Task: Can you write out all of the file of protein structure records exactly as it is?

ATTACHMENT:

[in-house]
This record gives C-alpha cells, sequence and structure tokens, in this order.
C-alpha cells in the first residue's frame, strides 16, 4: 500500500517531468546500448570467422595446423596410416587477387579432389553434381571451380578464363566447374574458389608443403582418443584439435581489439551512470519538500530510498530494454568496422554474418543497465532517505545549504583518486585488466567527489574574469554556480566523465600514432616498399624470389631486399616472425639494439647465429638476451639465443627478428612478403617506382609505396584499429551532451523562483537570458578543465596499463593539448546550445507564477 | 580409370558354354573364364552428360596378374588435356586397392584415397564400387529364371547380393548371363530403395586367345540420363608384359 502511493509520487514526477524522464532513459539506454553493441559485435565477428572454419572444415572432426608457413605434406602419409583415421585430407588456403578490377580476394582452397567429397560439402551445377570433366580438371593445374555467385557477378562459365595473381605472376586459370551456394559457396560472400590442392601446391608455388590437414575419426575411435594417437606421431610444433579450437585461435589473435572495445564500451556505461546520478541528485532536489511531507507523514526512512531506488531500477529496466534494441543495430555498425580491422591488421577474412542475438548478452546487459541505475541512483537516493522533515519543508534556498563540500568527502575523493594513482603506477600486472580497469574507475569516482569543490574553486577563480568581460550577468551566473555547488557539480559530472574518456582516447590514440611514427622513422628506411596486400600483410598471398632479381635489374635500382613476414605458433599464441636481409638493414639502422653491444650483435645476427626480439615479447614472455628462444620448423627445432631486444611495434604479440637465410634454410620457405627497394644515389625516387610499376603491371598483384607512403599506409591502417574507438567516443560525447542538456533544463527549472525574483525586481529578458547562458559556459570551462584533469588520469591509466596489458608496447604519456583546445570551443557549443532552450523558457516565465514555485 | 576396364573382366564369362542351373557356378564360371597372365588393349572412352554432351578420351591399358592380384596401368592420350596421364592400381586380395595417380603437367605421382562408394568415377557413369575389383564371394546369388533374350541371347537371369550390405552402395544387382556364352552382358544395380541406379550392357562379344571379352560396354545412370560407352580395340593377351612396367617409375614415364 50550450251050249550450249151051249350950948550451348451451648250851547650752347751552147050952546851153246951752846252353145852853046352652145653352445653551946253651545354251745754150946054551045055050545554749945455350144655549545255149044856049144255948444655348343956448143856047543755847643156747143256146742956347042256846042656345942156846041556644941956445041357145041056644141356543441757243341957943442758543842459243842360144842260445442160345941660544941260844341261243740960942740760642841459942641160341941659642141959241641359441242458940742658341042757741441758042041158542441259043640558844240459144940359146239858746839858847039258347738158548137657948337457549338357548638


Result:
[in-house]
This record gives C-alpha cells, sequence and structure tokens, in this order.
C-alpha cells in the first residue's frame, strides 16, 4: 500500500517531468546500448570467422595446423596410416587477387579432389553434381571451380578464363566447374574458389608443403582418443584439435581489439551512470519538500530510498530494454568496422554474418543497465532517505545549504583518486585488466567527489574574469554556480566523465600514432616498399624470389631486399616472425639494439647465429638476451639465443627478428612478403617506382609505396584499429551532451523562483537570458578543465596499463593539448546550445507564477 | 580409370558354354573364364552428360596378374588435356586397392584415397564400387529364371547380393548371363530403395586367345540420363608384359 502511493509520487514526477524522464532513459539506454553493441559485435565477428572454419572444415572432426608457413605434406602419409583415421585430407588456403578490377580476394582452397567429397560439402551445377570433366580438371593445374555467385557477378562459365595473381605472376586459370551456394559457396560472400590442392601446391608455388590437414575419426575411435594417437606421431610444433579450437585461435589473435572495445564500451556505461546520478541528485532536489511531507507523514526512512531506488531500477529496466534494441543495430555498425580491422591488421577474412542475438548478452546487459541505475541512483537516493522533515519543508534556498563540500568527502575523493594513482603506477600486472580497469574507475569516482569543490574553486577563480568581460550577468551566473555547488557539480559530472574518456582516447590514440611514427622513422628506411596486400600483410598471398632479381635489374635500382613476414605458433599464441636481409638493414639502422653491444650483435645476427626480439615479447614472455628462444620448423627445432631486444611495434604479440637465410634454410620457405627497394644515389625516387610499376603491371598483384607512403599506409591502417574507438567516443560525447542538456533544463527549472525574483525586481529578458547562458559556459570551462584533469588520469591509466596489458608496447604519456583546445570551443557549443532552450523558457516565465514555485 | 576396364573382366564369362542351373557356378564360371597372365588393349572412352554432351578420351591399358592380384596401368592420350596421364592400381586380395595417380603437367605421382562408394568415377557413369575389383564371394546369388533374350541371347537371369550390405552402395544387382556364352552382358544395380541406379550392357562379344571379352560396354545412370560407352580395340593377351612396367617409375614415364 50550450251050249550450249151051249350950948550451348451451648250851547650752347751552147050952546851153246951752846252353145852853046352652145653352445653551946253651545354251745754150946054551045055050545554749945455350144655549545255149044856049144255948444655348343956448143856047543755847643156747143256146742956347042256846042656345942156846041556644941956445041357145041056644141356543441757243341957943442758543842459243842360144842260445442160345941660544941260844341261243740960942740760642841459942641160341941659642141959241641359441242458940742658341042757741441758042041158542441259043640558844240459144940359146239858746839858847039258347738158548137657948337457549338357548638